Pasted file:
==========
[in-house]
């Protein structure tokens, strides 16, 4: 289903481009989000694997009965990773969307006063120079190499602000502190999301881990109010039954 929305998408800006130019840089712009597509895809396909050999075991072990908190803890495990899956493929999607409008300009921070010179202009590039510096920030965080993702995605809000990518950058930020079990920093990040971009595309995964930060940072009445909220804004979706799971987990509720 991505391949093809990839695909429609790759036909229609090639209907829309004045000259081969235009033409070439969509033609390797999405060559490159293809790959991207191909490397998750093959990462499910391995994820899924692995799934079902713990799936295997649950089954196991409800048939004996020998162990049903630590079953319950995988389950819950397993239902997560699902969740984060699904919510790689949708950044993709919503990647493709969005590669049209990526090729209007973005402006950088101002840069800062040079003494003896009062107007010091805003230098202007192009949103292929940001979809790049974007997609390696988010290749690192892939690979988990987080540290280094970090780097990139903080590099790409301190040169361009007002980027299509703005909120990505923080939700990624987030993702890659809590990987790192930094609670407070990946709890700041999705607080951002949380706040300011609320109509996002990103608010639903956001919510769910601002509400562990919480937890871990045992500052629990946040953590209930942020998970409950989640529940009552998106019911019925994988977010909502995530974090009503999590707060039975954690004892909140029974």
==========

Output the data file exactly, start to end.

[in-house]
């Protein structure tokens, strides 16, 4: 289903481009989000694997009965990773969307006063120079190499602000502190999301881990109010039954 929305998408800006130019840089712009597509895809396909050999075991072990908190803890495990899956493929999607409008300009921070010179202009590039510096920030965080993702995605809000990518950058930020079990920093990040971009595309995964930060940072009445909220804004979706799971987990509720 991505391949093809990839695909429609790759036909229609090639209907829309004045000259081969235009033409070439969509033609390797999405060559490159293809790959991207191909490397998750093959990462499910391995994820899924692995799934079902713990799936295997649950089954196991409800048939004996020998162990049903630590079953319950995988389950819950397993239902997560699902969740984060699904919510790689949708950044993709919503990647493709969005590669049209990526090729209007973005402006950088101002840069800062040079003494003896009062107007010091805003230098202007192009949103292929940001979809790049974007997609390696988010290749690192892939690979988990987080540290280094970090780097990139903080590099790409301190040169361009007002980027299509703005909120990505923080939700990624987030993702890659809590990987790192930094609670407070990946709890700041999705607080951002949380706040300011609320109509996002990103608010639903956001919510769910601002509400562990919480937890871990045992500052629990946040953590209930942020998970409950989640529940009552998106019911019925994988977010909502995530974090009503999590707060039975954690004892909140029974």